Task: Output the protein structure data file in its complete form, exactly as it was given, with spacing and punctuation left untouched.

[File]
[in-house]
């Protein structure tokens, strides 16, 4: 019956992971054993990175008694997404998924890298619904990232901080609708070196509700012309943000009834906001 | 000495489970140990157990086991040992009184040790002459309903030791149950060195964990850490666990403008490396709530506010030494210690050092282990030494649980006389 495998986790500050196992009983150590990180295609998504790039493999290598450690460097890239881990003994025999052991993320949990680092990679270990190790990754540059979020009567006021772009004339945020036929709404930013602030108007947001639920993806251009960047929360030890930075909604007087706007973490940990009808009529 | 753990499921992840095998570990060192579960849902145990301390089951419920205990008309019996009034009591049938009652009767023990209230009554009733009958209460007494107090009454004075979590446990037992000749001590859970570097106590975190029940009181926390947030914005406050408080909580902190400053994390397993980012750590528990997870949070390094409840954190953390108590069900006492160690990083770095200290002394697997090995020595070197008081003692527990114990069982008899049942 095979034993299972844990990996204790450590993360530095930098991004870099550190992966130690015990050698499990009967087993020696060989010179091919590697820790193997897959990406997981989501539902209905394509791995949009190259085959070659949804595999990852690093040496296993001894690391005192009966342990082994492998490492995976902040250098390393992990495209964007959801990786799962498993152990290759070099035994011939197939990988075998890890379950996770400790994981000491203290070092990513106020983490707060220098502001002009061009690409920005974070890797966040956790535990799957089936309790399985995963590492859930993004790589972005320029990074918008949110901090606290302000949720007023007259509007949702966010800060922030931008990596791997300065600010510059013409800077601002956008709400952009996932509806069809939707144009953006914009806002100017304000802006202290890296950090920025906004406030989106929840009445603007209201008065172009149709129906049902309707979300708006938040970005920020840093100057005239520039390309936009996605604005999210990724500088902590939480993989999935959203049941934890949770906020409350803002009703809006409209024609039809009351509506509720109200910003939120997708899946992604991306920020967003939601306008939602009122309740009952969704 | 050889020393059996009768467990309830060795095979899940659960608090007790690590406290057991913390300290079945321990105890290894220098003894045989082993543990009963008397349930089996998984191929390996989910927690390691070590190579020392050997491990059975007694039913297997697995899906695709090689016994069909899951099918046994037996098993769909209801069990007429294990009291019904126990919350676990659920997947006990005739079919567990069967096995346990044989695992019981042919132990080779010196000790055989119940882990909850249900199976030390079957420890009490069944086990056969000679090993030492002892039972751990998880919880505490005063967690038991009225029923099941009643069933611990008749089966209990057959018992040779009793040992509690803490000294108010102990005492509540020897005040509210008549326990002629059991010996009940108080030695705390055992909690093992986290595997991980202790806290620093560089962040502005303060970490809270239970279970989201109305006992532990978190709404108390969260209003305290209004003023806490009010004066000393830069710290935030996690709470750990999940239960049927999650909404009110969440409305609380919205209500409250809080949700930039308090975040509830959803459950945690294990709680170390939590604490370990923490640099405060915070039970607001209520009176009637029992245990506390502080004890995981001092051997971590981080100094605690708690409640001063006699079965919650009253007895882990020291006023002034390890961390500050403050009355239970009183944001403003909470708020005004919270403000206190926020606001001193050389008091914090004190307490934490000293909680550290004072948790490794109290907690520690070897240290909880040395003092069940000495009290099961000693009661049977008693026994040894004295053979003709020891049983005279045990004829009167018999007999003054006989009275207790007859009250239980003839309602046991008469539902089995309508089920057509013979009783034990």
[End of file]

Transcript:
[in-house]
């Protein structure tokens, strides 16, 4: 019956992971054993990175008694997404998924890298619904990232901080609708070196509700012309943000009834906001 | 000495489970140990157990086991040992009184040790002459309903030791149950060195964990850490666990403008490396709530506010030494210690050092282990030494649980006389 495998986790500050196992009983150590990180295609998504790039493999290598450690460097890239881990003994025999052991993320949990680092990679270990190790990754540059979020009567006021772009004339945020036929709404930013602030108007947001639920993806251009960047929360030890930075909604007087706007973490940990009808009529 | 753990499921992840095998570990060192579960849902145990301390089951419920205990008309019996009034009591049938009652009767023990209230009554009733009958209460007494107090009454004075979590446990037992000749001590859970570097106590975190029940009181926390947030914005406050408080909580902190400053994390397993980012750590528990997870949070390094409840954190953390108590069900006492160690990083770095200290002394697997090995020595070197008081003692527990114990069982008899049942 095979034993299972844990990996204790450590993360530095930098991004870099550190992966130690015990050698499990009967087993020696060989010179091919590697820790193997897959990406997981989501539902209905394509791995949009190259085959070659949804595999990852690093040496296993001894690391005192009966342990082994492998490492995976902040250098390393992990495209964007959801990786799962498993152990290759070099035994011939197939990988075998890890379950996770400790994981000491203290070092990513106020983490707060220098502001002009061009690409920005974070890797966040956790535990799957089936309790399985995963590492859930993004790589972005320029990074918008949110901090606290302000949720007023007259509007949702966010800060922030931008990596791997300065600010510059013409800077601002956008709400952009996932509806069809939707144009953006914009806002100017304000802006202290890296950090920025906004406030989106929840009445603007209201008065172009149709129906049902309707979300708006938040970005920020840093100057005239520039390309936009996605604005999210990724500088902590939480993989999935959203049941934890949770906020409350803002009703809006409209024609039809009351509506509720109200910003939120997708899946992604991306920020967003939601306008939602009122309740009952969704 | 050889020393059996009768467990309830060795095979899940659960608090007790690590406290057991913390300290079945321990105890290894220098003894045989082993543990009963008397349930089996998984191929390996989910927690390691070590190579020392050997491990059975007694039913297997697995899906695709090689016994069909899951099918046994037996098993769909209801069990007429294990009291019904126990919350676990659920997947006990005739079919567990069967096995346990044989695992019981042919132990080779010196000790055989119940882990909850249900199976030390079957420890009490069944086990056969000679090993030492002892039972751990998880919880505490005063967690038991009225029923099941009643069933611990008749089966209990057959018992040779009793040992509690803490000294108010102990005492509540020897005040509210008549326990002629059991010996009940108080030695705390055992909690093992986290595997991980202790806290620093560089962040502005303060970490809270239970279970989201109305006992532990978190709404108390969260209003305290209004003023806490009010004066000393830069710290935030996690709470750990999940239960049927999650909404009110969440409305609380919205209500409250809080949700930039308090975040509830959803459950945690294990709680170390939590604490370990923490640099405060915070039970607001209520009176009637029992245990506390502080004890995981001092051997971590981080100094605690708690409640001063006699079965919650009253007895882990020291006023002034390890961390500050403050009355239970009183944001403003909470708020005004919270403000206190926020606001001193050389008091914090004190307490934490000293909680550290004072948790490794109290907690520690070897240290909880040395003092069940000495009290099961000693009661049977008693026994040894004295053979003709020891049983005279045990004829009167018999007999003054006989009275207790007859009250239980003839309602046991008469539902089995309508089920057509013979009783034990």